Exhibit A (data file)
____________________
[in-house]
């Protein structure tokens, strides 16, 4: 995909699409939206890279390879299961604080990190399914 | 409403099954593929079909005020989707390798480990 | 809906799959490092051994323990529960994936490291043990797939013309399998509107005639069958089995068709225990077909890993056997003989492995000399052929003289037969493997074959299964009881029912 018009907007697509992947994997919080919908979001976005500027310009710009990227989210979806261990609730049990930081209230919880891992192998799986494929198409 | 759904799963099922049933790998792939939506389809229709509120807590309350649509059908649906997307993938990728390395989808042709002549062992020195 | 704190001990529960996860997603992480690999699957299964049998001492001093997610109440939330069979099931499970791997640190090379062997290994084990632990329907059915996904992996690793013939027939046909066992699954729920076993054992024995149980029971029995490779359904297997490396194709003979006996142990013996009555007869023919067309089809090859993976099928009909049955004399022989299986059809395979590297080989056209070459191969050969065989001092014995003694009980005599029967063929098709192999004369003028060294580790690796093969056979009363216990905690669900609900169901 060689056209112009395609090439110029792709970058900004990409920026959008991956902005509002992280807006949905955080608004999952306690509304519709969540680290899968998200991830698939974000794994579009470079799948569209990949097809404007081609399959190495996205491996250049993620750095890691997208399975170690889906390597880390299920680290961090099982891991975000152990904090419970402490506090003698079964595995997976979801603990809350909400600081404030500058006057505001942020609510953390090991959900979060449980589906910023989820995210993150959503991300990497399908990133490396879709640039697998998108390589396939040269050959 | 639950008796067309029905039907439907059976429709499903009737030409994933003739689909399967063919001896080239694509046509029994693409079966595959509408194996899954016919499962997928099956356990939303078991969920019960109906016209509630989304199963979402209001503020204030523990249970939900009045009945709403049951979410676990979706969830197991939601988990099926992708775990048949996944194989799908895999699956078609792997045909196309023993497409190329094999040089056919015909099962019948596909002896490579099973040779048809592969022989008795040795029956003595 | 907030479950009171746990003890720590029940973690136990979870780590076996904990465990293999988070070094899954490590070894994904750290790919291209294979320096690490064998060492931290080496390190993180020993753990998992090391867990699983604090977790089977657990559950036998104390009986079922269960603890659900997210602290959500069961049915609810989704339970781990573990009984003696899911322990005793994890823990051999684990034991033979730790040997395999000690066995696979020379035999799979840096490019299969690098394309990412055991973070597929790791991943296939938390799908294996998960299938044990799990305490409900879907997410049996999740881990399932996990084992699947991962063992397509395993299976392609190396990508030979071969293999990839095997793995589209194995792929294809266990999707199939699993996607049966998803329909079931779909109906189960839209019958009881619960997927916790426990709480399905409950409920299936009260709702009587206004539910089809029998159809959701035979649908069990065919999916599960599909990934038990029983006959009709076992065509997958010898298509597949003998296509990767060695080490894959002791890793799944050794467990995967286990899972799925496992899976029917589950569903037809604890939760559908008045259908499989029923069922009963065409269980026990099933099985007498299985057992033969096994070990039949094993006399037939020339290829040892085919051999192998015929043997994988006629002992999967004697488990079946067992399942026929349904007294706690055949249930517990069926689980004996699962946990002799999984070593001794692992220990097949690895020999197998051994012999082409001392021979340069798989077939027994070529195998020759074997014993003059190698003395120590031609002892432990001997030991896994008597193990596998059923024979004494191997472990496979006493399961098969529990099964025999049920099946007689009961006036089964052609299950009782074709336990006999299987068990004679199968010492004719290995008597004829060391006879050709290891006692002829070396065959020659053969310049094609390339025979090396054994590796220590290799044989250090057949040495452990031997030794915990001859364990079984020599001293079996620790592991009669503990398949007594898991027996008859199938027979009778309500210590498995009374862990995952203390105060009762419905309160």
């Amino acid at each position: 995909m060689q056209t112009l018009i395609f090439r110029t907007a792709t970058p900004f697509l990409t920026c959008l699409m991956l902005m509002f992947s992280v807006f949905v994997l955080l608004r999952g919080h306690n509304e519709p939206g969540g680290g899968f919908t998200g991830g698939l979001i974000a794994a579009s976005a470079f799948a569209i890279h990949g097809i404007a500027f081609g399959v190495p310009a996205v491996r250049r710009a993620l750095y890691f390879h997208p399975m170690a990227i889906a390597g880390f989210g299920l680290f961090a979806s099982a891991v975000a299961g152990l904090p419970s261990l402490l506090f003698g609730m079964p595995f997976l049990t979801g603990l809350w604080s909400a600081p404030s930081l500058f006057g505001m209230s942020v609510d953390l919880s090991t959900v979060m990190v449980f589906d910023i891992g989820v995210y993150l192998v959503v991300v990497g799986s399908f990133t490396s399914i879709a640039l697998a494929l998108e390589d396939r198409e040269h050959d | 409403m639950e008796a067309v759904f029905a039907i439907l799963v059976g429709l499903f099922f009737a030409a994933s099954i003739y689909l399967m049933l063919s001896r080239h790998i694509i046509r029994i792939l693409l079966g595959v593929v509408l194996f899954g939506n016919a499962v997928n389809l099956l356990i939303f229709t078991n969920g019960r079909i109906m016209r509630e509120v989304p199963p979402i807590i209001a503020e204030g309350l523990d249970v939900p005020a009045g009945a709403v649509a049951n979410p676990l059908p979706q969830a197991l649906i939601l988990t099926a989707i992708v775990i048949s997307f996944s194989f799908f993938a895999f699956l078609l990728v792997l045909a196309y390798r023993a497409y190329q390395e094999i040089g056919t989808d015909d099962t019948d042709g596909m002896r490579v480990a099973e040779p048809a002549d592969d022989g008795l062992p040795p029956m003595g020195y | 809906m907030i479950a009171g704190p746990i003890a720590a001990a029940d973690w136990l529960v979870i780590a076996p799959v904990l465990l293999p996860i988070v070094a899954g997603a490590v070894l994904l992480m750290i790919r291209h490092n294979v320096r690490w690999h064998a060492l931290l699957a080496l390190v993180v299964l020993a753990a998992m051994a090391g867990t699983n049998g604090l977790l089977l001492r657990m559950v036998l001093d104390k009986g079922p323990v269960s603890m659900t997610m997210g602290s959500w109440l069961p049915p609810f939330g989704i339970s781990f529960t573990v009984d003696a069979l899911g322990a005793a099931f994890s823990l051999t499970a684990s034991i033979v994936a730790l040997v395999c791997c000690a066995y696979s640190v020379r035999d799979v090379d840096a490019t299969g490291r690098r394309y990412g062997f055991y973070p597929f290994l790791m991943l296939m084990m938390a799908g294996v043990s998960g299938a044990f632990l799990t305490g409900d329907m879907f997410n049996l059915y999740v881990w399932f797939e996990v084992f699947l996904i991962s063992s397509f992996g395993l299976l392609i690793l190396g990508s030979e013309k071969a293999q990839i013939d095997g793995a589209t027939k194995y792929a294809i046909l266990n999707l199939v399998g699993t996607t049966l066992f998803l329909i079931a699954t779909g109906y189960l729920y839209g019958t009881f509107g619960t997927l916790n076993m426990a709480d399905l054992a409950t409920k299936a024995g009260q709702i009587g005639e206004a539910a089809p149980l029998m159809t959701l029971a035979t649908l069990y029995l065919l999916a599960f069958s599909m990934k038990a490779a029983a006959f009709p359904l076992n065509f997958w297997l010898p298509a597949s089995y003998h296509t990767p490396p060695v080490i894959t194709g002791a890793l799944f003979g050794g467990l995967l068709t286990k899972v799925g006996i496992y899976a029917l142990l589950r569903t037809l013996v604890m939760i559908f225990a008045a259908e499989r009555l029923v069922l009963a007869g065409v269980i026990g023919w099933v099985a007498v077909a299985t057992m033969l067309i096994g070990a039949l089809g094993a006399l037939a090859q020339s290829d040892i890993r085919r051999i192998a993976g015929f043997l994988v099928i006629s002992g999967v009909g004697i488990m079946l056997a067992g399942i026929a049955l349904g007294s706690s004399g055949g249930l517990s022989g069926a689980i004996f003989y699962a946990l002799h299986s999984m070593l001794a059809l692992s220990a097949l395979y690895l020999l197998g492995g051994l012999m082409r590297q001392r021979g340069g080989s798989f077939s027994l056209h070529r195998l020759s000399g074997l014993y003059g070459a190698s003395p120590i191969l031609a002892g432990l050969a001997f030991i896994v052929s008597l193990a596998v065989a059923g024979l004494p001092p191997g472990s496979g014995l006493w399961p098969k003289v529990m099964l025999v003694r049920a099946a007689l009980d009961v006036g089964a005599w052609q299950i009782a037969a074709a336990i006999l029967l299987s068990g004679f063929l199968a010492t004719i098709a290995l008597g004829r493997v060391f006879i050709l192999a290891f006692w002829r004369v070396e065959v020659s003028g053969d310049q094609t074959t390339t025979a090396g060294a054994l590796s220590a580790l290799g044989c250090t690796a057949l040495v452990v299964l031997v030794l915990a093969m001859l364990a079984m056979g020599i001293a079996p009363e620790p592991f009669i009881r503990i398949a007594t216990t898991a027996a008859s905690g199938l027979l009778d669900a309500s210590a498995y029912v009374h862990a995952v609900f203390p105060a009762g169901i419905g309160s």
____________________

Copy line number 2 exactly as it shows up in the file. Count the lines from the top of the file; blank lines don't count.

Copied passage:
């Protein structure tokens, strides 16, 4: 995909699409939206890279390879299961604080990190399914 | 409403099954593929079909005020989707390798480990 | 809906799959490092051994323990529960994936490291043990797939013309399998509107005639069958089995068709225990077909890993056997003989492995000399052929003289037969493997074959299964009881029912 018009907007697509992947994997919080919908979001976005500027310009710009990227989210979806261990609730049990930081209230919880891992192998799986494929198409 | 759904799963099922049933790998792939939506389809229709509120807590309350649509059908649906997307993938990728390395989808042709002549062992020195 | 704190001990529960996860997603992480690999699957299964049998001492001093997610109440939330069979099931499970791997640190090379062997290994084990632990329907059915996904992996690793013939027939046909066992699954729920076993054992024995149980029971029995490779359904297997490396194709003979006996142990013996009555007869023919067309089809090859993976099928009909049955004399022989299986059809395979590297080989056209070459191969050969065989001092014995003694009980005599029967063929098709192999004369003028060294580790690796093969056979009363216990905690669900609900169901 060689056209112009395609090439110029792709970058900004990409920026959008991956902005509002992280807006949905955080608004999952306690509304519709969540680290899968998200991830698939974000794994579009470079799948569209990949097809404007081609399959190495996205491996250049993620750095890691997208399975170690889906390597880390299920680290961090099982891991975000152990904090419970402490506090003698079964595995997976979801603990809350909400600081404030500058006057505001942020609510953390090991959900979060449980589906910023989820995210993150959503991300990497399908990133490396879709640039697998998108390589396939040269050959 | 639950008796067309029905039907439907059976429709499903009737030409994933003739689909399967063919001896080239694509046509029994693409079966595959509408194996899954016919499962997928099956356990939303078991969920019960109906016209509630989304199963979402209001503020204030523990249970939900009045009945709403049951979410676990979706969830197991939601988990099926992708775990048949996944194989799908895999699956078609792997045909196309023993497409190329094999040089056919015909099962019948596909002896490579099973040779048809592969022989008795040795029956003595 | 907030479950009171746990003890720590029940973690136990979870780590076996904990465990293999988070070094899954490590070894994904750290790919291209294979320096690490064998060492931290080496390190993180020993753990998992090391867990699983604090977790089977657990559950036998104390009986079922269960603890659900997210602290959500069961049915609810989704339970781990573990009984003696899911322990005793994890823990051999684990034991033979730790040997395999000690066995696979020379035999799979840096490019299969690098394309990412055991973070597929790791991943296939938390799908294996998960299938044990799990305490409900879907997410049996999740881990399932996990084992699947991962063992397509395993299976392609190396990508030979071969293999990839095997793995589209194995792929294809266990999707199939699993996607049966998803329909079931779909109906189960839209019958009881619960997927916790426990709480399905409950409920299936009260709702009587206004539910089809029998159809959701035979649908069990065919999916599960599909990934038990029983006959009709076992065509997958010898298509597949003998296509990767060695080490894959002791890793799944050794467990995967286990899972799925496992899976029917589950569903037809604890939760559908008045259908499989029923069922009963065409269980026990099933099985007498299985057992033969096994070990039949094993006399037939020339290829040892085919051999192998015929043997994988006629002992999967004697488990079946067992399942026929349904007294706690055949249930517990069926689980004996699962946990002799999984070593001794692992220990097949690895020999197998051994012999082409001392021979340069798989077939027994070529195998020759074997014993003059190698003395120590031609002892432990001997030991896994008597193990596998059923024979004494191997472990496979006493399961098969529990099964025999049920099946007689009961006036089964052609299950009782074709336990006999299987068990004679199968010492004719290995008597004829060391006879050709290891006692002829070396065959020659053969310049094609390339025979090396054994590796220590290799044989250090057949040495452990031997030794915990001859364990079984020599001293079996620790592991009669503990398949007594898991027996008859199938027979009778309500210590498995009374862990995952203390105060009762419905309160």